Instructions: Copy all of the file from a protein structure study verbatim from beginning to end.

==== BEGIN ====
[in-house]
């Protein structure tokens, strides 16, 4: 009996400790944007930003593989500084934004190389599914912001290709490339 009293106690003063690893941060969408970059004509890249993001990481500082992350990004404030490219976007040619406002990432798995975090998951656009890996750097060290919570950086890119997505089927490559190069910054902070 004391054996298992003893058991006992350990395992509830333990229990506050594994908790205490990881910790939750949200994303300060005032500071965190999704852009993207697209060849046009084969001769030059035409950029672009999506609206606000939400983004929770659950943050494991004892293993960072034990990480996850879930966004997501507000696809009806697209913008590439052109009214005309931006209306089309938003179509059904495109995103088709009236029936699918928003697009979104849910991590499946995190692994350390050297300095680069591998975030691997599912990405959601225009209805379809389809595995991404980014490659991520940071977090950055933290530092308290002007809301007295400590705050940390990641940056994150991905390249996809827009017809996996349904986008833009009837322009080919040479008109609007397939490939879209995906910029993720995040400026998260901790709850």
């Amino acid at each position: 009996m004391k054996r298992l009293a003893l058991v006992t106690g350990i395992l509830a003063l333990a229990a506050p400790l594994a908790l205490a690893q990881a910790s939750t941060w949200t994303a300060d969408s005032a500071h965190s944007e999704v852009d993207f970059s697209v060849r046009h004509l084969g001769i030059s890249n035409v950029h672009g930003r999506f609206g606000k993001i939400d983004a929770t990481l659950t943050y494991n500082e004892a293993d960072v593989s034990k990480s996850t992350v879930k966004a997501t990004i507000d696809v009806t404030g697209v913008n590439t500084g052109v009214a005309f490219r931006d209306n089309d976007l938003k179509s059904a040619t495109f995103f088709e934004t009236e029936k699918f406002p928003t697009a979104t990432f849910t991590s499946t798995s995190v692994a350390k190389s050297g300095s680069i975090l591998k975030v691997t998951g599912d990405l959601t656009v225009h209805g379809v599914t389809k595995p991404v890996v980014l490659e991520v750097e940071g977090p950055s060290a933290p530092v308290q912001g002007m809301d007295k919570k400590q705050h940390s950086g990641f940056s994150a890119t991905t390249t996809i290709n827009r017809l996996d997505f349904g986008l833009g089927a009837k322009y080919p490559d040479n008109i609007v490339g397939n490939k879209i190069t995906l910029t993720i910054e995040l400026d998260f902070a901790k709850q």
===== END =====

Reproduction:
[in-house]
């Protein structure tokens, strides 16, 4: 009996400790944007930003593989500084934004190389599914912001290709490339 009293106690003063690893941060969408970059004509890249993001990481500082992350990004404030490219976007040619406002990432798995975090998951656009890996750097060290919570950086890119997505089927490559190069910054902070 004391054996298992003893058991006992350990395992509830333990229990506050594994908790205490990881910790939750949200994303300060005032500071965190999704852009993207697209060849046009084969001769030059035409950029672009999506609206606000939400983004929770659950943050494991004892293993960072034990990480996850879930966004997501507000696809009806697209913008590439052109009214005309931006209306089309938003179509059904495109995103088709009236029936699918928003697009979104849910991590499946995190692994350390050297300095680069591998975030691997599912990405959601225009209805379809389809595995991404980014490659991520940071977090950055933290530092308290002007809301007295400590705050940390990641940056994150991905390249996809827009017809996996349904986008833009009837322009080919040479008109609007397939490939879209995906910029993720995040400026998260901790709850």
């Amino acid at each position: 009996m004391k054996r298992l009293a003893l058991v006992t106690g350990i395992l509830a003063l333990a229990a506050p400790l594994a908790l205490a690893q990881a910790s939750t941060w949200t994303a300060d969408s005032a500071h965190s944007e999704v852009d993207f970059s697209v060849r046009h004509l084969g001769i030059s890249n035409v950029h672009g930003r999506f609206g606000k993001i939400d983004a929770t990481l659950t943050y494991n500082e004892a293993d960072v593989s034990k990480s996850t992350v879930k966004a997501t990004i507000d696809v009806t404030g697209v913008n590439t500084g052109v009214a005309f490219r931006d209306n089309d976007l938003k179509s059904a040619t495109f995103f088709e934004t009236e029936k699918f406002p928003t697009a979104t990432f849910t991590s499946t798995s995190v692994a350390k190389s050297g300095s680069i975090l591998k975030v691997t998951g599912d990405l959601t656009v225009h209805g379809v599914t389809k595995p991404v890996v980014l490659e991520v750097e940071g977090p950055s060290a933290p530092v308290q912001g002007m809301d007295k919570k400590q705050h940390s950086g990641f940056s994150a890119t991905t390249t996809i290709n827009r017809l996996d997505f349904g986008l833009g089927a009837k322009y080919p490559d040479n008109i609007v490339g397939n490939k879209i190069t995906l910029t993720i910054e995040l400026d998260f902070a901790k709850q």